On February 27, 2020, the Historical and Genealogical Society of Indiana County presented “Less Known Stories of African Americans in Indiana County.” The program was a collaborative effort between the Indiana County NAACP and the Blairsville Underground Railroad History Center. The program began with some brief remarks by Mr. Jonathan Bogert, the Executive Director of the Historical Society, followed by an Address from Dr. Carolyn Princes, the President of the Indiana County NAACP.
The program continued with some comments by Dr. Lori Woods from St. Francis University who presented “Student reflections of the Blairsville Underground Railroad History Center.” On February 8, 2020 students from St. Francis University visited the Blairsville Underground History Center for an interactive tour. Following their visit, the students wrote about their experience. The students found the tour to be very moving, and also an important aspect of our history that more people should learn about and understand. This understanding of history helps us to improve society today and move in a positive direction.
Denise Jennings-Doyle, President and co-founder of the Blairsville Underground Railroad History Center, introduced two historical figures who visited and told their story of their life in Indiana County.
Anthony Hollingsworth was a 12-year-old freedom seeker from Virginia, was seized by slave hunters on the Simpson Farm, near Homer City. He was bound to a horse and taken to the Indiana House hotel at Philadelphia and Sixth Streets. There was a large crowd that gathered to protest his capture and stormed the hotel to free him. Dr. Robert Mitchell and newspaper editor James Moorhead, ardent abolitionists, intercepted the enraged citizens and persuaded them to allow the courts to decide the young man’s fate. The following day, Judge Thomas White asked the slave catchers to produce written evidence that slavery existed in Virginia; when they did not, Judge White set Hollingsworth free. Several young men hoisted Hollingsworth onto their shoulders and paraded him through the streets.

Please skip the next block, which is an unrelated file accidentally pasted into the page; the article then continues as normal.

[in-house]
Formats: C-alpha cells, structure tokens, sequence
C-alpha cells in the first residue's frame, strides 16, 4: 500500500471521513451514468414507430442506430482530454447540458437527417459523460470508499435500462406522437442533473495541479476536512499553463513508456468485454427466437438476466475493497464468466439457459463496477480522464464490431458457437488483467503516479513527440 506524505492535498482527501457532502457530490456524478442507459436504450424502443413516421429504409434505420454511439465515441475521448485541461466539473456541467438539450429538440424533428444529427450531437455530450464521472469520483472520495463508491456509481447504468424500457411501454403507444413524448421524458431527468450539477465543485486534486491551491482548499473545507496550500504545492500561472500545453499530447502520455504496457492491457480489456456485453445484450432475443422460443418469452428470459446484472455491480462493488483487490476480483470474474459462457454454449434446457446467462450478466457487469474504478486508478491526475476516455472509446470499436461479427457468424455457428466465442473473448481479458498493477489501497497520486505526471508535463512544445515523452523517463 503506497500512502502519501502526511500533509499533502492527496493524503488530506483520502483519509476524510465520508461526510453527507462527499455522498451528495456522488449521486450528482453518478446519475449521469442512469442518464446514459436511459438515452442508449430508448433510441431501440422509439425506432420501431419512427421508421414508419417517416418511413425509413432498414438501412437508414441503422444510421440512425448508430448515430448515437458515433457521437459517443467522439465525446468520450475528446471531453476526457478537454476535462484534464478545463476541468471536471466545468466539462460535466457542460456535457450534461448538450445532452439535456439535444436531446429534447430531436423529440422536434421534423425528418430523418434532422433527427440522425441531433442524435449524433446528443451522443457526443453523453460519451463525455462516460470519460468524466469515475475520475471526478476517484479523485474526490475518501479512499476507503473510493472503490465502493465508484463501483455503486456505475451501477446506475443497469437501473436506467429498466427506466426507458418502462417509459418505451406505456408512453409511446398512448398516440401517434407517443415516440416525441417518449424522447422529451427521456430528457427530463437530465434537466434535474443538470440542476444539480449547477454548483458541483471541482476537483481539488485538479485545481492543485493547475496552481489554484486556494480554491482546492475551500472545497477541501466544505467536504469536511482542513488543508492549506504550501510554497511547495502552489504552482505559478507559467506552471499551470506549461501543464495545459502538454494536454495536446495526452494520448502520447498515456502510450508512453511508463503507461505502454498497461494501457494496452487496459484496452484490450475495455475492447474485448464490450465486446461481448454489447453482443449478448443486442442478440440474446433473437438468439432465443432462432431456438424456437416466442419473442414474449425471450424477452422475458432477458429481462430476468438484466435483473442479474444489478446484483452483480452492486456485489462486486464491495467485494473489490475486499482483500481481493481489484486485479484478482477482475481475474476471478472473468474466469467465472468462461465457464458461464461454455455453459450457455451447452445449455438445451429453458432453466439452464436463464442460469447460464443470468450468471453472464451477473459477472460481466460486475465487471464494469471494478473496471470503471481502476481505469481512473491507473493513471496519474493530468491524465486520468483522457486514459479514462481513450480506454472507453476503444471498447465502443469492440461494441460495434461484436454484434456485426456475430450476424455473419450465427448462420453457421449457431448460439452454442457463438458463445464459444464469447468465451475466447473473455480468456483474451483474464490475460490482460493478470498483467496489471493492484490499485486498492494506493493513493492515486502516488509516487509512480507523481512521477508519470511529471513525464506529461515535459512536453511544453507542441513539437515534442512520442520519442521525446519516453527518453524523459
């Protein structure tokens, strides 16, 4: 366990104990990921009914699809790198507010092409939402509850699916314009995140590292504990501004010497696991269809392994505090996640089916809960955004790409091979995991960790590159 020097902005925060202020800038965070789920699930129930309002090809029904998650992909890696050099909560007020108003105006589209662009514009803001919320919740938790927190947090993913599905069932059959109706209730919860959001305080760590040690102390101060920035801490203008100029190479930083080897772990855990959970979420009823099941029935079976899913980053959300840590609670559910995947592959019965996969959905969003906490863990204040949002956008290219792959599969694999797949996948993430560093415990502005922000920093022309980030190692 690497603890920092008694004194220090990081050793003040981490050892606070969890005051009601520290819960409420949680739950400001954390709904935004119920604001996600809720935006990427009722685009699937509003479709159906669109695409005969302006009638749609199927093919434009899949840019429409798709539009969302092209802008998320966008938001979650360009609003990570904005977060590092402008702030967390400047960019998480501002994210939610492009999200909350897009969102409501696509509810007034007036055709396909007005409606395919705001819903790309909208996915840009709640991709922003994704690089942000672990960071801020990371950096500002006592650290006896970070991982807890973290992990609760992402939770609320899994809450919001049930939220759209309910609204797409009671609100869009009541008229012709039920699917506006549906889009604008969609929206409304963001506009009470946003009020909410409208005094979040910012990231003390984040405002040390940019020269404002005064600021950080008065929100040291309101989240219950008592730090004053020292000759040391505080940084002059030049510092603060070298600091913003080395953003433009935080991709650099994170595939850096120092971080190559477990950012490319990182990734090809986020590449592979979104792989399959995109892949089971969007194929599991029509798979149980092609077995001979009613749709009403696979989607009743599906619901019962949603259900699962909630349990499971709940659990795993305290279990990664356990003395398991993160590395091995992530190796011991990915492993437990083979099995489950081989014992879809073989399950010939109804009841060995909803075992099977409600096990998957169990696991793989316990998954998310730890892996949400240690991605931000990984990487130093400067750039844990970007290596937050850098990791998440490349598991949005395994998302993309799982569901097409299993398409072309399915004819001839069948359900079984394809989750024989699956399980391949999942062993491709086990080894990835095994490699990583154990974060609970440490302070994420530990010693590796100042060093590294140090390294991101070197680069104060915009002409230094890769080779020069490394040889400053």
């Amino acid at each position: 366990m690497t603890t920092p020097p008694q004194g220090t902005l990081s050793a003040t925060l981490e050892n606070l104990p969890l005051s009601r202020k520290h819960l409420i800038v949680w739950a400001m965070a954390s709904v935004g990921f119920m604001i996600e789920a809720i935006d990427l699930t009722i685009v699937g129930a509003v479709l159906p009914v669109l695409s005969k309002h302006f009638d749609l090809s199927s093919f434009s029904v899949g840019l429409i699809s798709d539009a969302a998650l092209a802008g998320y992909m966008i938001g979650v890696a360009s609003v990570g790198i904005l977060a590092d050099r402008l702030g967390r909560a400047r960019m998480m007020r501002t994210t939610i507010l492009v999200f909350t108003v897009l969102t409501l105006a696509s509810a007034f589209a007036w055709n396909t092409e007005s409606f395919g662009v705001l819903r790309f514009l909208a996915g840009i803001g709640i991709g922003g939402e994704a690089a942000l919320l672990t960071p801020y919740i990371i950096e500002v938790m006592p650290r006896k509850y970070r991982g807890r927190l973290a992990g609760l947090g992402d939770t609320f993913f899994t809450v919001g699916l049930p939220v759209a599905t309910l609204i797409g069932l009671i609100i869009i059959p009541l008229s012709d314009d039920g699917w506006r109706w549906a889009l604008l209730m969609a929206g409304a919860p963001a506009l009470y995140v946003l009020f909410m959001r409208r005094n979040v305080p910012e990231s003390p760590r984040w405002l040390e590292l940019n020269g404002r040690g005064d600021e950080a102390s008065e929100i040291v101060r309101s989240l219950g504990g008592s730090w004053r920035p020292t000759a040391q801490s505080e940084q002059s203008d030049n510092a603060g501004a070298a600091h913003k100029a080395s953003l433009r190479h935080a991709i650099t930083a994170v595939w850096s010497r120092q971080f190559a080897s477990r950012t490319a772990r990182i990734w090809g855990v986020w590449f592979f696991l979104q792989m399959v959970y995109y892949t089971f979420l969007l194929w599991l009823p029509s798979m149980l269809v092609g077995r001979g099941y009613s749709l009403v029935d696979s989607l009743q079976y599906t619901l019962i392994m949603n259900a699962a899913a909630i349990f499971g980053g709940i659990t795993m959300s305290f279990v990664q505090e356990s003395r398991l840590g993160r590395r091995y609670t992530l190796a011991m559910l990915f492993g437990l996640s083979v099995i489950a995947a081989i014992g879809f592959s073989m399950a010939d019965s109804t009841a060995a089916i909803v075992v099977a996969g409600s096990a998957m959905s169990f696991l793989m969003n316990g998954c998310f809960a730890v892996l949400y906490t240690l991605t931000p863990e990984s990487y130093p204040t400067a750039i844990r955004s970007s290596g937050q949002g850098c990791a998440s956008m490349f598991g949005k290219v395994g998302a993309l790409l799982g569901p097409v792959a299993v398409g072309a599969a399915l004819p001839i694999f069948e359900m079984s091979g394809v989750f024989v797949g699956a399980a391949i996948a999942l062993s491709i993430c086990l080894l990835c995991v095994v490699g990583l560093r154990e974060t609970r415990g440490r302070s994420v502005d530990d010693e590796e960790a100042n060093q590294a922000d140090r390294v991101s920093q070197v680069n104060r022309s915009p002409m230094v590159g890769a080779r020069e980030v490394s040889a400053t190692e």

Hollingsworth settled in Stratford, Ontario, where he was employed, according to the 1863 County of Perth Gazetteer, as a “hairdresser and shampooner.” Hollingsworth never forgot the kindness and support he was shown by the local residents. He mailed a letter to Dr. Mitchell, who briefly gave Hollingsworth shelter on his property near Diamondville, thanking him and the “good folkes” of Indiana County for their assistance.
Jane Brunson Johnston, was the wife of Lewis Johnston. Together they were conductors in Blairsville and Allegheny City (North Pittsburgh), PA. It’s believed they transported freedom seekers between Blairsville and Hollidaysburg. Freedom seeker Richard Newman was living with the Johnston family on West Campbell Street in Blairsville when his attempted kidnapping occurred on April 1, 1858. The Johnstons raised six children. Their son Lewis Johnston, Jr. became the first black Covenanter Presbyterian preacher in Pennsylvania.
The evening concluded with musical selections by Anthony Frazier – singing and providing a history behind “Wade in the Water” and “Swing Low Sweet Chariot.” Patti Holmes also provided musical selections of “Lift Every Voice and Sing” and “The Greatest Love of All.” Audience members were encouraged to join in singing with the performers and the Armory was filled with song.
Coming up in March the Society is hosting two programs. The first will be an Irish Sing-a-long held on March 20, 2020 from 6-8PM in the Clark House. If you love traditional Irish sing-a-long songs or find yourself singing classic tunes your grandparents sang for you, then you are going to enjoy the Irish Sing-a-long. We will play and sing around the piano in the Historic Clark House. Musical guests Allen Krynicky, Mike Busija, Scott Neuroh, Ken Black, Hazel Johnston, and Bruce Jenkins, will lead you in singing Irish tunes to celebrate St. Patrick’s Day, as well as classic favorites from the 30s and 40s. This event is an OPEN FUNDRAISER with no entrance fee or ticket cost, but donations will be gratefully accepted, with all the proceeds from this event going directly toward repairs needed for the Chickering Square Grand piano that was recently donated to the Historical Society. For more information, or to donate to the Piano Fund, call 724-463-9600.
Our second event will be held on Sunday March 29, 2020 – the 2nd Annual National Vietnam War Veterans Day Program. Doors will open at 5:30 PM with the program beginning at 6:00 PM. The event will feature guest speakers, music of the era, and a historical display relating to “The Wall That Heals.” Commemorative pins will be awarded to Vietnam Veterans by Christina Lonigro. Refreshments and hors d’oeuvres will follow the program. For more information and reservations please call 724-463-9600. This event is sponsored by: The American Legion Auxiliary Post 141, the VFW Post 1989, the American Legion Post 141, and the Indiana County Historical Society.
Finally join us on Saturday April 4, 2020 at 7:00 pm in the Armory for our 3rd Annual Spring Swing. Dress to the nines and put on your dancing shoes, it’s time to Swing! Don’t know how? No problem! Lessons begin at 7:00pm, the dance will follow at 7:30pm. Maybe this year we’ll try a little West Coast swing to spice things up a bit. Tickets are $10 in advance, $15 at the door, and are available at the HGSIC or through Crisp Entertainment. Call 724-463-9600 for more information.